Barclays warns the government could use money from savers to pay down debt

To buy back the outstanding bonds, the government will use about $361 million from the country’s international reserves. The English financier is skeptical of the maneuver, asserting that it jeopardizes a huge withdrawal of funds.

Given that El Salvador’s access to the external market is becoming increasingly limited and funding possibilities with multilateral organizations are losing ground, the government seems to have no choice but to Use of funds from international reserves held by the Central Reserve Bank (BCR) for payment of maturities religion In the short term, according to the English agency Barclays in a recent report.

But these decisions are considered risky by the finance company, because “most of these international reserves are deposits of institutions”, such as commercial banks, where Salvadorans’ money is kept.

Their use by the government would leave the financial system with a reduced capacity to respond to potential withdrawals. (…) In this context, the strategy used by the authorities to implement debt buyback is to accelerate the depletion of reserves and reduce the ability to respond to potential capital outflows,” Barclays explains in its July 26 report.

See: The Bukele government will use the money in international reserves to pay off debt

Which is that the government of Najib Bukele will use the money that El Salvador saved as part of the international reserves to buy bonds maturing in 2023 and 2025, after the legislature approved the transfer of 275 million Special Drawing Rights (SDR) granted by the International Monetary Fund (IMF) including Equivalent to approximately $361 million. This is the money that partner countries contribute to the fund and that the agency released this amount to the country in August of last year.

According to Central Reserve Bank (BCR) data, El Salvador had $3,483 million in net international reserves (NIR) as of June this year, with the highest percentage of Salvadorans saving coming in.

And although the amount increased in 2022 compared to 2021, the reserves decreased by 7% of what the state had in its account when Bukele became president.

Barclays believes that El Salvador needs to “keep a larger than usual volume of international reserves to regulate credit lines”.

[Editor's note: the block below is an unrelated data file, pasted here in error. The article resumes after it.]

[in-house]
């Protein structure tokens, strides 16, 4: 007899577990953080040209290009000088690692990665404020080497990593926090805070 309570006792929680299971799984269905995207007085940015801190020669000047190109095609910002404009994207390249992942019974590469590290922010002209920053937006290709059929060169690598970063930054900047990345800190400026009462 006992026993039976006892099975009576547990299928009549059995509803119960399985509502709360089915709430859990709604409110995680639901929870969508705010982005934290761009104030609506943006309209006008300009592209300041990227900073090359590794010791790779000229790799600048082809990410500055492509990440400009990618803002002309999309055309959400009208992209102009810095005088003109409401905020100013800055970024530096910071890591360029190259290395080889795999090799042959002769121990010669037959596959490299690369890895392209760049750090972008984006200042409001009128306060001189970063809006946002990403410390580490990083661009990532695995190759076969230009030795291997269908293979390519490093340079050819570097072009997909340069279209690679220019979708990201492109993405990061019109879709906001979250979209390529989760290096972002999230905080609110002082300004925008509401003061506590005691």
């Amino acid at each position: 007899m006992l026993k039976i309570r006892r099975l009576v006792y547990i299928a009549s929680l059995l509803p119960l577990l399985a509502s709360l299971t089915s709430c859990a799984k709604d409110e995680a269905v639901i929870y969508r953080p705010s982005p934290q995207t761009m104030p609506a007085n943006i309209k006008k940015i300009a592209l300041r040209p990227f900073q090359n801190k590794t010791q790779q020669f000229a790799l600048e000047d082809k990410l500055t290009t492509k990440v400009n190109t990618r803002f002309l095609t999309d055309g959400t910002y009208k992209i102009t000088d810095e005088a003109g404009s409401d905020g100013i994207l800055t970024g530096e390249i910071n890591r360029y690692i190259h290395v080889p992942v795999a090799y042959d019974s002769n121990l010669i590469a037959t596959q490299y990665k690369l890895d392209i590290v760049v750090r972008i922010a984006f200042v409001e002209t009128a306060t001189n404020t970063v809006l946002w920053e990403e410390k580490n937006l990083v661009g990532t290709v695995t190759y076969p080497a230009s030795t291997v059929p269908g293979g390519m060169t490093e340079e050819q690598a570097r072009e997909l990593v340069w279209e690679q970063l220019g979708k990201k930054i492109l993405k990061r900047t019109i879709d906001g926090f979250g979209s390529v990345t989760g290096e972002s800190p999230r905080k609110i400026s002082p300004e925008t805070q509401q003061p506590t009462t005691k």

Read: The government will use the credit that was on its way to support subsidies to pay off outstanding debts

The international reserve is considered a “savings account” for El Salvador and what it has in this account depends on the country’s economic operations with the world, for example exports, investments or remittances. And if this savings account falls from its balance, it is due to payments for imports or debt services, among other things.

That the government take money from international reserves was a maneuver predicted by the English financial services agency EMFI which, in April of this year, considered among the options for the government of El Salvador to get the money was to take the money abroad. reserves.

Now, the same agency is reacting to the debt purchase by emphasizing that it believes the country can get out of trouble after January, but questions “the wisdom of spending limited money on the purchase.”

Why will the government use money from international reserves?

The government is close to paying $800 million in Eurobonds due in January 2023 and another due in December 2025 in the same amount. For this purpose, it announced that it would purchase this debt before maturity with a loan of $200 million granted by the Central American Bank for Economic Integration (CABEI) and of $361 million in international reserves.

You can see: Bukele says he’ll buy El Salvador’s debt ‘up front’ that expires until 2025

But the bonds that the government announced that it will buy from September of this year began to rise after the announcement, which will complicate the country’s financial situation because it will need more than 561 million dollars.

Parameters of the offer are pending and funding sources to complete the deal are not yet clear. At the moment, they may have enough resources to buy a large portion of the 2023 bonds, but buying the 2025 bonds seems more difficult.

In previous governments, El Salvador received loans of $ 1,600 million for both bonds, but after the risks indicated by the main rating agencies: Moody’s, Standard & Poor’s and Fitch Ratings, that the current government will not pay the nearest debt maturity, the price of the bonds began to fall.

As of yesterday, the 2023 bond consulted on Baha.com was priced at $82.38 and before the government announced it was worth $68, up 25% in value.

While bonds maturing in 2025 was traded yesterday at $41.75. The value is still lower than the previous bond, but had it not been for the government’s purchase announcement, this bond would have been around $24.

From a financial point of view, the government may have some sources of financing to overcome in the short term. But the risks to the balance of payments are greater, which could undermine its ability to keep pace with its obligations, as well as the stability of the financial system,” Barclays added.

The government’s idea was to buy it at a lower price than the original price, taking advantage of the drop in value it reversed months ago.

Also: The government has only 560 million dollars to buy 1.6 billion dollars of debt

Given this, EMFI explains in its July 26 report that it is very unusual for buybacks to take place at a lower (price) of the pair, but they expect investors to be willing to accept a discount to offload the important implied element. The probability of default on these bonds.

El Salvador’s internal public debt is $12,654.19 million, and the external debt is $11,925.48 million. This means that the country owes $0.83 out of every $1 that is produced.

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